Turn over to Mark chapter 4, verse 39. Ah, my contemporary theological friends have a great deal of difficulty with this miracle. You know, men who are miracle worker — workers — claim to perform all kinds of miracles in the realm of the human body. You can turn on your TV and listen to men who tell you that they can perform great miracles. They are healers, and they speak about divine healing. I believe in divine healing. I believe God can heal. I do not believe in divine healers today. I do not know of anyone in whom I have the slightest confidence. If I were to have a divine healer before my face, I would say to him, “Sir, I have absolutely no confidence in anything you do until you raise two or three people from the dead for me. If you raise two or three people from the dead, I’ll be happy to become a believer in your ability to divinely heal.”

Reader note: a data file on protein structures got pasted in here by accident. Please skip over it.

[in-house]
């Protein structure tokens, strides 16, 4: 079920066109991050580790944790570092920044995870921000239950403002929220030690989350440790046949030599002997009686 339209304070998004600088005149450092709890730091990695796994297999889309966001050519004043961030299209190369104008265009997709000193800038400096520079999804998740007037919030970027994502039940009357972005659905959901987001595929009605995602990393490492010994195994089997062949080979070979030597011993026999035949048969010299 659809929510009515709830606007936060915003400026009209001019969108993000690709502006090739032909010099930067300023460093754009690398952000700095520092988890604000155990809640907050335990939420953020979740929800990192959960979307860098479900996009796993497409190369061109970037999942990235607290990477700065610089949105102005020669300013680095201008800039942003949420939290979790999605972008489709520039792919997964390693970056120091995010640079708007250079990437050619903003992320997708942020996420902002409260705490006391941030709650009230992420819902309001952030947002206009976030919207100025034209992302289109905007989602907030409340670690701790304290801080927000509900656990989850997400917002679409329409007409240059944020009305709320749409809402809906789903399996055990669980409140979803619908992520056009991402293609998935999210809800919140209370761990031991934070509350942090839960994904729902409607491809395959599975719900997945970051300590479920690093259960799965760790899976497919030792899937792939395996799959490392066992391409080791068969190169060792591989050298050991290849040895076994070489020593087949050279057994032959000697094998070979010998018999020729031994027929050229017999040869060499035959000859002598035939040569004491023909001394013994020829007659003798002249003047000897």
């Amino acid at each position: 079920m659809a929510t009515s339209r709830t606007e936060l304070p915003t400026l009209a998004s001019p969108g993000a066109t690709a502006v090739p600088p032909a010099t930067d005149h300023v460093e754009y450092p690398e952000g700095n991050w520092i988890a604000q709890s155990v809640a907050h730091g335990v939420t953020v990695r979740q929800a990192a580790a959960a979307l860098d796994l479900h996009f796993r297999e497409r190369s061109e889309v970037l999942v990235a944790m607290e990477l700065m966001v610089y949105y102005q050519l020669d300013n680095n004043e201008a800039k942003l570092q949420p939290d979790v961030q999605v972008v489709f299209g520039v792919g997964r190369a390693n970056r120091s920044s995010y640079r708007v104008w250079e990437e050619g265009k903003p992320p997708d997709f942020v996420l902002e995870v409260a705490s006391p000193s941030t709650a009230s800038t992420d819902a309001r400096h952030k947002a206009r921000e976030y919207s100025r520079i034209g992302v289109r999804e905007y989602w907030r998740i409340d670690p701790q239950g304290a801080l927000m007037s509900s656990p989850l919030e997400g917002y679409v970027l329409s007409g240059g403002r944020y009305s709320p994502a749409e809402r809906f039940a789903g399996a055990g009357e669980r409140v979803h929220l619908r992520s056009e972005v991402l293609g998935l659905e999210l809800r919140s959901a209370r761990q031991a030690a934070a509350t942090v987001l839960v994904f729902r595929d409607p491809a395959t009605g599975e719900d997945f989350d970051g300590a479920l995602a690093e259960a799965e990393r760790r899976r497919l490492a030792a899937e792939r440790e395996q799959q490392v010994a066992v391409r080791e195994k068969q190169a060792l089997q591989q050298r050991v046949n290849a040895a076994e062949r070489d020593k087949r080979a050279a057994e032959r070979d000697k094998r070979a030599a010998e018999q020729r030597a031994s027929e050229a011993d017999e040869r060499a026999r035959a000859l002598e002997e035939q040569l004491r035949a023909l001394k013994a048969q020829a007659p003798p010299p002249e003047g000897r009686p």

Jesus was not only a person who performed miracles of healing, but he actually had the power to perform miracles in nature itself. Listen to the story. Mark chapter 4, verse 35. “And the same day, when the even was come, he saith unto them; Let us pass over unto the other side. And when they had sent away the multitude, they took him even as he was in the ship. And there were also with him other little ships. And there arose a great storm of wind, and the waves beat into the ship, so that it was now full. And he was in the hinder part of the ship, asleep on a pillow. And they awake him, and say unto him; Master, carest thou not that we perish? And he arose, and rebuked the wind, and said unto the sea; Peace, be still. And the wind ceased, and there was a great calm.” “Peace, be still.” And the wind suddenly stopped, and there is an immediate calm over the waters of the Sea of Galilee. No one ever performed miracles like that.